Thursday, August 17, 2017

Like Some Grave Mighty Thought Threading a Dream

Shelley, Leigh Hunt, and Keats once held a sonnet-writing competition in which the goal was to write a sonnet about the Nile in fifteen minutes. Hunt's was the only one published in their lifetimes. All three, interestingly, are explicitly allegorical; very difficult to do well in short space, and I think Hunt is the only one who quite pulled it off. I would give first prize to Hunt, second to Keats, and third to Shelley; Hunt is easily the least talented of the three in general, but in poetry it is the poem and not the reputation or ability that gives the laurels.

To the Nile
by Percy Bysshe Shelley


Month after month the gathered rains descend
Drenching yon secret Aethiopian dells,
And from the desert’s ice-girt pinnacles
Where Frost and Heat in strange embraces blend
On Atlas, fields of moist snow half depend.
Girt there with blasts and meteors Tempest dwells
By Nile’s aereal urn, with rapid spells
Urging those waters to their mighty end.
O’er Egypt’s land of Memory floods are level
And they are thine, O Nile--and well thou knowest
That soul-sustaining airs and blasts of evil
And fruits and poisons spring where’er thou flowest.
Beware, O Man--for knowledge must to thee,
Like the great flood to Egypt, ever be.

A Thought of the Nile
by Leigh Hunt


It flows through old hushed Egypt and its sands,
Like some grave mighty thought threading a dream,
And times and things, as in that vision, seem
Keeping along it their eternal stands,—
Caves, pillars, pyramids, the shepherd bands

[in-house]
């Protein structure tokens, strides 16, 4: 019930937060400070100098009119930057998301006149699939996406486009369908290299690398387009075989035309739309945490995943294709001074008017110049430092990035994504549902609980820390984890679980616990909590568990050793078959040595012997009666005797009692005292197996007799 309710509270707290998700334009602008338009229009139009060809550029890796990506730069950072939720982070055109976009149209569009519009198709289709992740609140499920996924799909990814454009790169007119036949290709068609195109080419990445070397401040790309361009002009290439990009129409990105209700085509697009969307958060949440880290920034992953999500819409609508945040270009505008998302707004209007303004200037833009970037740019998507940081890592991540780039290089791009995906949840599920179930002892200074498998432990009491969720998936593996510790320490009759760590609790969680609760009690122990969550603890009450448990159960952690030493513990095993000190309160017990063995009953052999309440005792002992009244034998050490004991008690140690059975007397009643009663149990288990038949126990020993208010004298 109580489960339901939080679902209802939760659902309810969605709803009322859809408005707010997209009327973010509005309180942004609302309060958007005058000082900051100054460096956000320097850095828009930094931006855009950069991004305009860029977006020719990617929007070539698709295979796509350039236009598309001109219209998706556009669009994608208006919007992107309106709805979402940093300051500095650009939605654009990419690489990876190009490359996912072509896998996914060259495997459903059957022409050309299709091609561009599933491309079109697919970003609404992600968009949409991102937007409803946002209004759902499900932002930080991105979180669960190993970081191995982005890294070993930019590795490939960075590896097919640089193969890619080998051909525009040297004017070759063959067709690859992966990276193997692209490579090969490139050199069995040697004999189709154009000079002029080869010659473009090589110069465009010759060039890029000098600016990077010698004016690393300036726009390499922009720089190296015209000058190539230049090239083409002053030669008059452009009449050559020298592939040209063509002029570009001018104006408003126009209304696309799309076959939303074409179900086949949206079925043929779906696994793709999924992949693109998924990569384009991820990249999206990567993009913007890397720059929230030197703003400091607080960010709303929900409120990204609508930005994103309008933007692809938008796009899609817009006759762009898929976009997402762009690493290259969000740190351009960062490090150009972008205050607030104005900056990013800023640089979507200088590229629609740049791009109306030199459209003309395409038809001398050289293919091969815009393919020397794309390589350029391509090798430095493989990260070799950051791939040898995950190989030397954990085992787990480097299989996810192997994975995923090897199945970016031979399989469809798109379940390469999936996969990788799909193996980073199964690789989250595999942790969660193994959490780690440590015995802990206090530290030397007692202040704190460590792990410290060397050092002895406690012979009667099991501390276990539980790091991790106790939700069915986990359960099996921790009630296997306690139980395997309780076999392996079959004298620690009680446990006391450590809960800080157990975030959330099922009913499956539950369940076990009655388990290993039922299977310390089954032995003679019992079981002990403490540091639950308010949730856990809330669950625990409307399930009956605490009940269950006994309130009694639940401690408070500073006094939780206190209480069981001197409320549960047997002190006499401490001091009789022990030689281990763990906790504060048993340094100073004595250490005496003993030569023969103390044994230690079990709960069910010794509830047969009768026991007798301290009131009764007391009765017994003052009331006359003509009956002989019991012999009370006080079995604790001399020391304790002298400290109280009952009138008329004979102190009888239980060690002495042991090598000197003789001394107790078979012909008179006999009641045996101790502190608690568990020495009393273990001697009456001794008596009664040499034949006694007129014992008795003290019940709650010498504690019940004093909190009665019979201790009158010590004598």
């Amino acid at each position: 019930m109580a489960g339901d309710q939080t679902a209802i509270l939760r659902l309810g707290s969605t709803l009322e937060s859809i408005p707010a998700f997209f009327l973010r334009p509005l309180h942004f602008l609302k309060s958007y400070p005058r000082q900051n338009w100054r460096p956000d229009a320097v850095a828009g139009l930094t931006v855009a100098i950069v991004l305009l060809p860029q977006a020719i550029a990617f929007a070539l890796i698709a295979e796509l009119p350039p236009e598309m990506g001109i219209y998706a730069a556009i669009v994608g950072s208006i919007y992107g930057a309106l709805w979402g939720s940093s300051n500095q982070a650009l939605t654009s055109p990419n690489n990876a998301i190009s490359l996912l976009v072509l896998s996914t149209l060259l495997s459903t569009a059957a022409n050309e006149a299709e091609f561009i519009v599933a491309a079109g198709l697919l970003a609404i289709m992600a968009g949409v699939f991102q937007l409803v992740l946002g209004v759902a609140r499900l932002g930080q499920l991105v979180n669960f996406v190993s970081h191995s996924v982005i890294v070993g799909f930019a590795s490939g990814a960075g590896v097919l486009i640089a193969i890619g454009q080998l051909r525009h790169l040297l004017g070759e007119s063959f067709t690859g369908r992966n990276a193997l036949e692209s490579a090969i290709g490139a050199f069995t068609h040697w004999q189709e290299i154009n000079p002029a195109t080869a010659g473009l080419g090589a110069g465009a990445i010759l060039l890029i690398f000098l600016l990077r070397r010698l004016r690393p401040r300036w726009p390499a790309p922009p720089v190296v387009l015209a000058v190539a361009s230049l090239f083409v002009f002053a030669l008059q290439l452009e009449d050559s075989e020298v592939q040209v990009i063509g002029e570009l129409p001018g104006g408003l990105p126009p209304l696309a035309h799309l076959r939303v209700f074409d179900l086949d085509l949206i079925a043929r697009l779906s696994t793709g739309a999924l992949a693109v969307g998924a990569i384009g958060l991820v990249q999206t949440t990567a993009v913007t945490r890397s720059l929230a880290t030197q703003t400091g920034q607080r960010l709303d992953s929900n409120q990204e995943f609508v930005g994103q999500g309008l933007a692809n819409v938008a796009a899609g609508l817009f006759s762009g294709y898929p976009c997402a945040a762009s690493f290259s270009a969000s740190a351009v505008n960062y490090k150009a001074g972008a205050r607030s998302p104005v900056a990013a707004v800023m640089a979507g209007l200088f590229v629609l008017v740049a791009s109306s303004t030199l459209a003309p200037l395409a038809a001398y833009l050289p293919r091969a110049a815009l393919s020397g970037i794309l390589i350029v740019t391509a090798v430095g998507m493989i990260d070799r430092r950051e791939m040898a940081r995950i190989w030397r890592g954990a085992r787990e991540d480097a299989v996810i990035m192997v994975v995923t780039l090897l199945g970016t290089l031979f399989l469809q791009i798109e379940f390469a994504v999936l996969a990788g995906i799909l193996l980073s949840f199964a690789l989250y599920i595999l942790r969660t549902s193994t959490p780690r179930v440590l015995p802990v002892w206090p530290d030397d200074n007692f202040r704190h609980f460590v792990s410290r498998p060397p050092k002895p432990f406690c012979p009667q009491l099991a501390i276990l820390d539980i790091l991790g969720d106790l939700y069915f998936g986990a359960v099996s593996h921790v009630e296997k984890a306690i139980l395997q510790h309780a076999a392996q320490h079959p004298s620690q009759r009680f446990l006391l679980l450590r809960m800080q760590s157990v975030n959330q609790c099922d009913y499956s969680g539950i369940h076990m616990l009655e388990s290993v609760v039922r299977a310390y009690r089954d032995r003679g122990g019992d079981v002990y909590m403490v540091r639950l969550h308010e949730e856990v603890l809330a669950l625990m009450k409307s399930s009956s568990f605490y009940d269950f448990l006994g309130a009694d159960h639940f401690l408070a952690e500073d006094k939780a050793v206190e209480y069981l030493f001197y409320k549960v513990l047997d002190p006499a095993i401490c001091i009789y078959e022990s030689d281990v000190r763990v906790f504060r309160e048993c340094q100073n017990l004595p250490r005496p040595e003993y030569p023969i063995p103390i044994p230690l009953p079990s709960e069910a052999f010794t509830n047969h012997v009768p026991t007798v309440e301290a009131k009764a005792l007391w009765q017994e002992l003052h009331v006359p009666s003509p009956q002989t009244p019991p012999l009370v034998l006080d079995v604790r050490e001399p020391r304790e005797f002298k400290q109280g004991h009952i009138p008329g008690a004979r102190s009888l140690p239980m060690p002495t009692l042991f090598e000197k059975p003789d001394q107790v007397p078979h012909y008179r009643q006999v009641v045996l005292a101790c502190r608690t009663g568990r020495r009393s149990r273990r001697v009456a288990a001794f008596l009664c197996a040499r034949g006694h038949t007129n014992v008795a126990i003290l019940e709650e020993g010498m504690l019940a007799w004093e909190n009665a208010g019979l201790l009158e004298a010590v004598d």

That roamed through the young world, the glory extreme
Of high Sesostris, and that southern beam,
The laughing queen that caught the world's great hands.
Then comes a mightier silence, stern and strong,
As of a world left empty of its throng,
And the void weighs on us; and then we wake,
And hear the fruitful stream lapsing along
Twixt villages, and think how we shall take
Our own calm journey on for human sake.

To the Nile
by John Keats


Son of the old moon-mountains African!
Stream of the Pyramid and Crocodile!
We call thee fruitful, and, that very while,
A desert fills our seeing's inward span;
Nurse of swart nations since the world began,
Art thou so fruitful? or dost thou beguile
Such men to honour thee, who, worn with toil,
Rest them a space 'twist Cairo and Decan?
O may dark fancies err!—they surely do;
'Tis ignorance that makes a barren waste
Of all beyond itself. Thou dost bedew
Green rushes like our rivers, and dost taste
The pleasant sun-rise; green isles hast thou too,
And to the sea as happily dost haste.

No comments:

Post a Comment

Please understand that this weblog runs on a third-party comment system, not on Blogger's comment system. If you have come by way of a mobile device and can see this message, you may have landed on the Blogger comment page, or the third party commenting system has not yet completely loaded; your comments will only be shown on this page and not on the page most people will see, and it is much more likely that your comment will be missed.